Dr. Boyce Watkins

There are some mistakes you can make to show that you’re old-fashioned, and there are other mistakes that might cost your organization a hundred million dollars.  Los Angeles Clippers owner Donald Sterling was recorded on the phone telling his girlfriend to not associate with Black people, at least not in public.  This was one of those expensive mistakes.

According to TMZ, the owner feels that being around Black people deflates the value of your brand.

“Yeah, it bothers me a lot that you want to promo… broadcast that you’re associating with Black people,” he said to his girlfriend.

The owner said that he doesn’t hate minorities, and that his girlfriend can do what she wants with them in public.  But he then says on audio that he doesn’t want his girlfriend to publicize her friendships with them.

The statements came after the woman posed on Instagram in a picture with Magic Johnson.

Here are a few more jewels from Mr. Sterling’s conversation:

– “It bothers me a lot that you want to broadcast that you’re associating with Black people. Do you have to?”

– “You can sleep with [Black people]. You can bring them in, you can do whatever you want.  The little I ask you is not to promote it on that … and not to bring them to my games.”

– ”I’m just saying, in your lousy f*cking Instagrams, you don’t have to have yourself with, walking with Black people.”

– “…Don’t put him [Magic] on an Instagram for the world to have to see so they have to call me.  And don’t bring him to my games.”

It’s interesting that Sterling’s remarks were revealed the day after someone sent me a video with the rapper Chamillionaire stating that Michael Jordan told him that he doesn’t take pictures with Black people. I won’t talk much about Jordan (his actions speak louder than words – he has hardly done a thing for Black people except take our money), but what I’ll say is that there are quite a few people in corporate America who see the Black community as “Financial mistresses” – They expect the mistress to give them everything, but don’t feel compelled to give anything back.

Part of the reason that a man gets away with exploiting a mistress is low self-esteem. She may not expect anything in return for her “services,” and is Ok with being a second-class citizen.  African Americans are the most prolific consumers in America, spending our money down to the final penny:  We have saved entire corporations from economic disaster, kept the Oprah Winfrey Network from going under, and single-handedly taught Nike how to sell the same damn shoe every year to people who can barely pay their rent.

But while we are fiercely loyal at giving our money away (much to our demise), we are not entirely savvy about expecting something in return. I get tremendous pushback when I argue that those who’ve earned millions from the Black community (i.e. millionaire hip-hop artists or major corporations) should be expected to give something back.  I posit that low self-esteem makes many of us content with being financial mistresses.  A man will take everything from his mistress, and even appreciate her presence.  But he doesn’t want to be seen in public  with her and always considers her to be secondary to the people he really loves the most.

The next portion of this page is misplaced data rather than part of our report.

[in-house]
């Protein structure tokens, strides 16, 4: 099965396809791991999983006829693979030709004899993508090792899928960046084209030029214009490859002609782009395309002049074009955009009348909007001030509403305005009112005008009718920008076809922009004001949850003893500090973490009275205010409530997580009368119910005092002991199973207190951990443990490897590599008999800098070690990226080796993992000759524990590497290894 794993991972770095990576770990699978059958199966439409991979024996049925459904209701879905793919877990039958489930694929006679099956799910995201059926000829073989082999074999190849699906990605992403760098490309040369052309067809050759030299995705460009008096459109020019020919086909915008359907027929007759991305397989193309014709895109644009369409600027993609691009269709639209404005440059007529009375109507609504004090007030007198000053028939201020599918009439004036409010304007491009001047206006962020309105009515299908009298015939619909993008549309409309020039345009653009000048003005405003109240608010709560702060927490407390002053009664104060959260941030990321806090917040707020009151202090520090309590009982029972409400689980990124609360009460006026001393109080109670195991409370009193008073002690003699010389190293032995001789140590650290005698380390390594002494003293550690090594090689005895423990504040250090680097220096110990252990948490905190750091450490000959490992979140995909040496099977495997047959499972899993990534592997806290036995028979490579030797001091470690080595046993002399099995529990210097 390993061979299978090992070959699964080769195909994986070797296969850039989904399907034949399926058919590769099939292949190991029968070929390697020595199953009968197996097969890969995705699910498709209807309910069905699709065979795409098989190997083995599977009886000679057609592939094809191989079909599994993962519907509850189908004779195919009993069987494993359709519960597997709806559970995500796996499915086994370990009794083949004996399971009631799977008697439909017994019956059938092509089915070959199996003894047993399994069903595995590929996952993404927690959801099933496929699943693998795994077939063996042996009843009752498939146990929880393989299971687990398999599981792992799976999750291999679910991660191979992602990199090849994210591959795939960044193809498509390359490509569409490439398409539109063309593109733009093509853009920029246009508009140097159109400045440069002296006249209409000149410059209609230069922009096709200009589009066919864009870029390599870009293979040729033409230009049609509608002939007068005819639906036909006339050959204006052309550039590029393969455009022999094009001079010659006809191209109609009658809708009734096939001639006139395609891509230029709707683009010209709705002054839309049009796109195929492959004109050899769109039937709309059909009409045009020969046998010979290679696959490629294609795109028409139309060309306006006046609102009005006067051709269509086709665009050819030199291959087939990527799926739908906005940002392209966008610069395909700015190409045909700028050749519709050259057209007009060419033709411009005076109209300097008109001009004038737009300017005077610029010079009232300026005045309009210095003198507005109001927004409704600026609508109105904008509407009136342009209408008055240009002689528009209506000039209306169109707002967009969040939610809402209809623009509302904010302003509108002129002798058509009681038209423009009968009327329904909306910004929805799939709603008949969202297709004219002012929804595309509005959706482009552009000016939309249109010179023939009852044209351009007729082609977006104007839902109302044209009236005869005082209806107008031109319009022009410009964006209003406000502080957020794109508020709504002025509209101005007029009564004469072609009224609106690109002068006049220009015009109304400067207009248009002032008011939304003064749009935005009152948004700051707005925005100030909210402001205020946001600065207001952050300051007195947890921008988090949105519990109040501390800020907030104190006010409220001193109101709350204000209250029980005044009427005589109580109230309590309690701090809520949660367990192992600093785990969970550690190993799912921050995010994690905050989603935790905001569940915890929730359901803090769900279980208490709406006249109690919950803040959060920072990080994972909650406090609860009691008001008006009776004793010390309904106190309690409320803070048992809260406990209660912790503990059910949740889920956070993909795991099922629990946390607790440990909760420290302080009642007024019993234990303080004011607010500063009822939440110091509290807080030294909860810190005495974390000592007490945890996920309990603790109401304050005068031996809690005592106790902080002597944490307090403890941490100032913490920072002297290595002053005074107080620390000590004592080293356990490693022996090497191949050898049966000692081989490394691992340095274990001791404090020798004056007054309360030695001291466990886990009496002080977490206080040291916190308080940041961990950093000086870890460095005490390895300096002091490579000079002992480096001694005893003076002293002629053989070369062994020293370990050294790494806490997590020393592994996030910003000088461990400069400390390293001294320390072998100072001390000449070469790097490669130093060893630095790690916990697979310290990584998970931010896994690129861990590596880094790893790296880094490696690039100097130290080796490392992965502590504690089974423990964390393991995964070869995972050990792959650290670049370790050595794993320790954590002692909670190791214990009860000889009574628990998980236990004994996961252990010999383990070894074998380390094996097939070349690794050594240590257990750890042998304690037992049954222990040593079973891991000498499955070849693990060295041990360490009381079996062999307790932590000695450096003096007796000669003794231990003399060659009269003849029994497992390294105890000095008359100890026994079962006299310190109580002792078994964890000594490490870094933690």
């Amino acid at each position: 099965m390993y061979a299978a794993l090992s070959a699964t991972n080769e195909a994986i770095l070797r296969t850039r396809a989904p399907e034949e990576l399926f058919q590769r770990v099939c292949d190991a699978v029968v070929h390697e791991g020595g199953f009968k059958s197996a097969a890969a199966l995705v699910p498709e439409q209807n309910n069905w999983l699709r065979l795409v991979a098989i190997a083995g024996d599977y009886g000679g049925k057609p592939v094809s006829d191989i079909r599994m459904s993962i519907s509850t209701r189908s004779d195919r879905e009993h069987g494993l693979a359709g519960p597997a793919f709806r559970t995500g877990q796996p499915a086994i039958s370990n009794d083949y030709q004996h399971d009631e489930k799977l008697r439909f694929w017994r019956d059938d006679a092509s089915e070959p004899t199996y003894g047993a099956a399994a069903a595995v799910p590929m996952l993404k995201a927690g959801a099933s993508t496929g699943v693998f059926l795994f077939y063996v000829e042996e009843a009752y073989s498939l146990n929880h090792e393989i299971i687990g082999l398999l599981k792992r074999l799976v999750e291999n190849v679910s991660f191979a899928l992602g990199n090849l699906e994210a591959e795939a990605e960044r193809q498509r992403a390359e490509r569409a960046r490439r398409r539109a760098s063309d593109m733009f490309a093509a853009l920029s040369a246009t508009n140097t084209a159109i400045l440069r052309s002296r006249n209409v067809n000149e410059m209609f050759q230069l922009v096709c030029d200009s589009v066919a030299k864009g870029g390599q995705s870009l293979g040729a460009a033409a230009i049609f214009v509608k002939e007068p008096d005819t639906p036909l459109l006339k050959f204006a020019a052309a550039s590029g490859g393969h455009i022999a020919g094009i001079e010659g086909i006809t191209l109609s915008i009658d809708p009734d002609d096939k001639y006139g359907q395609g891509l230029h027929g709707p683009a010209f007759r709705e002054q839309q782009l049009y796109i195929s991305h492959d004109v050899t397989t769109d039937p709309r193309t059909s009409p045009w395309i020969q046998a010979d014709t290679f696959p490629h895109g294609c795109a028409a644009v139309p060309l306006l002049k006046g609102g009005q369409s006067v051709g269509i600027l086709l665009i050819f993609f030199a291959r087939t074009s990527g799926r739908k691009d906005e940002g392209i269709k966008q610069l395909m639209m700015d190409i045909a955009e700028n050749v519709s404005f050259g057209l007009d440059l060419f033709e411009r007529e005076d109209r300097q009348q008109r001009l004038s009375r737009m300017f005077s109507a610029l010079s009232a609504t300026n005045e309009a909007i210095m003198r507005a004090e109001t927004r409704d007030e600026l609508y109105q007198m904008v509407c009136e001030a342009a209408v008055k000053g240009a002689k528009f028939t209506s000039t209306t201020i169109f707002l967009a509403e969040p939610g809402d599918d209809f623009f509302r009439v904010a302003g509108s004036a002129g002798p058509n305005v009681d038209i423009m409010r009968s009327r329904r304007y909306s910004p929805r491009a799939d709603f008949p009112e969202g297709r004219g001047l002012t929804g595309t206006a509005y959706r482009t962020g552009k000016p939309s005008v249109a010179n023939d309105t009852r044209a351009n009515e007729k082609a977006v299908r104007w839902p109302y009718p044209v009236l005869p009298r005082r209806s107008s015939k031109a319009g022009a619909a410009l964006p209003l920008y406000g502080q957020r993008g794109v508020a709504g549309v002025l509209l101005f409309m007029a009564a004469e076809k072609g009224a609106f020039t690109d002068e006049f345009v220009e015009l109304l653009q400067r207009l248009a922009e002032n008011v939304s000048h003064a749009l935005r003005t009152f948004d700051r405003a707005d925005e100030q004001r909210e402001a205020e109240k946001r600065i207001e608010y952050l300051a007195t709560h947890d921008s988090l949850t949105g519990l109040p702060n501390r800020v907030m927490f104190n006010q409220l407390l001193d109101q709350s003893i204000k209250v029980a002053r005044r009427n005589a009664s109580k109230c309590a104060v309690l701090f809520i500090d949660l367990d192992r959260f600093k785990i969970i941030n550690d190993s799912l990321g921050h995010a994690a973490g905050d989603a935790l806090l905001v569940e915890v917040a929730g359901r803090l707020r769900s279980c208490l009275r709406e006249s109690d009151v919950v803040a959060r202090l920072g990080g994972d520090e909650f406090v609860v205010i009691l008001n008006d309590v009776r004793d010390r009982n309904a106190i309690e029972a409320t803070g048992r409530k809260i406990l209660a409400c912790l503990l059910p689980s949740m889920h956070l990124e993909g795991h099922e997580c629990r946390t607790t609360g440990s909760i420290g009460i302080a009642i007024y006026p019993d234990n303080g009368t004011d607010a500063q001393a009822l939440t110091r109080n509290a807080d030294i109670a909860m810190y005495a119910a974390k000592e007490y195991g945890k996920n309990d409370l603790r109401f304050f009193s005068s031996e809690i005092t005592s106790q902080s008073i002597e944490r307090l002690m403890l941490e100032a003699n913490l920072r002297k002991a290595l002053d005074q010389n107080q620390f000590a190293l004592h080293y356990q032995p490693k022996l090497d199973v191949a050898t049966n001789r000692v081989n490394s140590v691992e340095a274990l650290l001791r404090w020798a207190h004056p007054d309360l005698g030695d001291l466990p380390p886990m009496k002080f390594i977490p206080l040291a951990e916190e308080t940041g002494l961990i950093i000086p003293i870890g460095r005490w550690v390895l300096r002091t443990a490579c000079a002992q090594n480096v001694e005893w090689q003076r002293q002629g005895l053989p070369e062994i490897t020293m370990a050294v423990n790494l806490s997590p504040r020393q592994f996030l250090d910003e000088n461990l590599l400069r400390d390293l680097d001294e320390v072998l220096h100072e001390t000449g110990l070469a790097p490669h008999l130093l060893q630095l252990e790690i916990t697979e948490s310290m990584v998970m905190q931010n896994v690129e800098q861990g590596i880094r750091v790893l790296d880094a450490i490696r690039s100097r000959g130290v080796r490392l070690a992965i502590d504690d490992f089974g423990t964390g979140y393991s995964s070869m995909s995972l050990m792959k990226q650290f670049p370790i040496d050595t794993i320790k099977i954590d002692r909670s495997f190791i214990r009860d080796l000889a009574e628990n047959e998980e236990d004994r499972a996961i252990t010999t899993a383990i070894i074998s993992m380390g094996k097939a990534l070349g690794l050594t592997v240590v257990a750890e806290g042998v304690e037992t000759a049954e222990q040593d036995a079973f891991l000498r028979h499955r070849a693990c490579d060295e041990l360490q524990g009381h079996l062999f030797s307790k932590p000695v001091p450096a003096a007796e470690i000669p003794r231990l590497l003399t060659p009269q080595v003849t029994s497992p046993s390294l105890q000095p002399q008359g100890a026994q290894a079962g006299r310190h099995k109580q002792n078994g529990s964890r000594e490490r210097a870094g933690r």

The bottom line is this: Sterling must be made to pay for his feelings toward African Americans. No conscientious person should watch a Clippers game or attend one. Of course we also shouldn’t purchase any Clippers jerseys or other products, for every dollar spent is putting a dollar into the hands of a man who doesn’t respect us. Even if the ownership structure changes, our attitudes should not change. If Sterling feels that the African American “brand” deflates his own, then we should show him what a deflated brand really looks like.

Also, I’m curious to see how the NBA itself responds to these revelations. African American athletes contribute billions to the NBA and NCAA through their talent and labor, and it would be nothing short of revolutionary to have a prominent athlete use his platform to speak on this issue. Small moments of strength are what have historically transformed America into a better nation over time. This is NOT the time to be silent.

Finally, we must realize that Sterling just happened to be the guy who was caught on tape saying what quite a few organizational heads are saying behind closed doors. He is not alone in his bigotry and I’m sure he’s made these remarks around many of his friends, and his friends either overlooked his comments or nodded their heads in agreement.  This is how money is used to purchase our integrity, and this is what makes us weak.

Black people are still in a battle for our humanity. There are many people in America who still see us as running, jumping, rapping, apes who are better off in a prison cell.  There’s really no way around this reality.

Dr Boyce Watkins is a Finance PhD and author of the book, “Black American Money.”


Also On New Pittsburgh Courier:
comments – Add Yours